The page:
Why Saving These Magnificent Creatures Is Vital
- Link to video here; https://vimeo.com/562359404/70b420f94c
- The sea turtle is a flagship species for the conservation of the marine environment and is in decline throughout most of the world.
- The Dubai Turtle Rehabilitation Project at Jumeirah Hotels and Resorts was established in 2004 and has rescued and rehabilitated almost 2,000 sea turtles.
- Since its opening in 2018, Jumeirah at Saadiyat Island Resort has assisted with the rehabilitation of 250 turtles and has helped over 700 hatchlings make their way to sea.
June 16th marks this year’s World Sea Turtle Day. Sea turtles have existed for over 100 million years but it’s estimated that six of the seven species of sea turtles are threatened with extinction due to loss of habitat, poaching and pollution. The hawksbill turtle, native to the Middle East, is listed as critically endangered, following an 87% decline in population over the last three decades, with only an estimated 8,000 nesting females left worldwide.
One eco-conscious hotel group is looking to combat these drastic effects. The Dubai Turtle Rehabilitation Project at Jumeirah Hotels and Resorts in Dubai has rescued almost 2,000 sea turtles since its founding in 2004. This World Sea Turtle Day the group is continuing to honour and highlight these magnificent creatures while also raising awareness of the threats they currently face.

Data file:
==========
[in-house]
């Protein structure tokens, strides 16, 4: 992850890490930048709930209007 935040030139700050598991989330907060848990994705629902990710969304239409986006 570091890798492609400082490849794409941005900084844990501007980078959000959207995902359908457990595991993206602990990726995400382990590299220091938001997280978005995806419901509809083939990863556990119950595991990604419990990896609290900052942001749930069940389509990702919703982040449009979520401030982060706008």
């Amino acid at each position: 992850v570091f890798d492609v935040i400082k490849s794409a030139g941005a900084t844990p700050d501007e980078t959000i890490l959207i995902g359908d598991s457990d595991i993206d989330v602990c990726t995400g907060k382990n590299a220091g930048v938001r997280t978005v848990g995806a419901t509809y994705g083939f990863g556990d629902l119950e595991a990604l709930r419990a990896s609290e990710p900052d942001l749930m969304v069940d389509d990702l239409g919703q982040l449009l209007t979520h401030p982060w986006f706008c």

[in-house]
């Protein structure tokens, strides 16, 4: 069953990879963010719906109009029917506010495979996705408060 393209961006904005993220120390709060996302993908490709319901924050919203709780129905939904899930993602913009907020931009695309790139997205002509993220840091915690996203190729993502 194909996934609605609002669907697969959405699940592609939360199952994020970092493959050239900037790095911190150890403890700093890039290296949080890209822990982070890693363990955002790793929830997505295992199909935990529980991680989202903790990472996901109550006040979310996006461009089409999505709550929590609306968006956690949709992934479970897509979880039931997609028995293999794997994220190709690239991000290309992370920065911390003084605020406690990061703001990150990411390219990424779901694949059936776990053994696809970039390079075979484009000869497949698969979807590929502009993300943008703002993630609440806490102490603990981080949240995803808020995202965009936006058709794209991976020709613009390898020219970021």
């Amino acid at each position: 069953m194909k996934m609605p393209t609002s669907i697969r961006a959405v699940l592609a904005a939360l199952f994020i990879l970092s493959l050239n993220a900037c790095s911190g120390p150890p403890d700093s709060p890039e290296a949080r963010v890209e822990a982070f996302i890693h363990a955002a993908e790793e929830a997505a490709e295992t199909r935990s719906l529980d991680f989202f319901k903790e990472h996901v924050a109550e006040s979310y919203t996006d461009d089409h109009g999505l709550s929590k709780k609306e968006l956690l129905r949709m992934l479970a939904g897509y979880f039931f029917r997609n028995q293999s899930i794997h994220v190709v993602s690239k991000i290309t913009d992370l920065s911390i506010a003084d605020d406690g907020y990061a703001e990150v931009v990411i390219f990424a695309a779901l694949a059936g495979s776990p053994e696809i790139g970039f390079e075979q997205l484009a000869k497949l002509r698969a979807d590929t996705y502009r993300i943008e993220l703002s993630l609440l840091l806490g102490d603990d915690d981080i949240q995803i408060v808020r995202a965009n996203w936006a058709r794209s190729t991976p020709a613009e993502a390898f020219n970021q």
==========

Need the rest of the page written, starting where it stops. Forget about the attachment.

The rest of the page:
The main aim of the Dubai Turtle Rehabilitation Project is to care for, rehabilitate and release any sea turtles that are found sick or injured throughout the region, back into the wild.
The project also helps to educate local schools, residents and international hotel guests on sea turtle biology and the local and global plight of the sea turtle through dedicated education programmes.
The success of turtle rehabilitation and the research around turtle movements throughout the region and beyond is evaluated via a satellite tracking initiative lead by the project – this not only helps turtle rehabilitation locally, but also globally.
Local residents and international visitors can visit the sanctuary at the Turtle Lagoon, Jumeirah Al Naseem, which is open to the public every day, to learn more about the project and see these amazing creatures first hand.
The team in Abu Dhabi at the group’s first eco-conscious luxury resort are also taking measures to protect turtle nests and help turtles in need on Saadiyat Island’s pristine and protected natural beach. Jumeirah at Saadiyat Island Resort has successfully rescued and assisted in the rehabilitation of 250 juvenile Hawksbill turtles and has helped over 700 hatchlings make their way safely to the sea since its opening in 2018.
Telling us more about the Dubai Turtle Rehabilitation Project this World Sea Turtle Day, Barbara Lang-Lenton, Director of Aquarium at Burj Al Arab Jumeirah, and Emily Armstrong, Marine and Environment Manager at Jumeirah at Saadiyat Island Resort, will be available for interviews.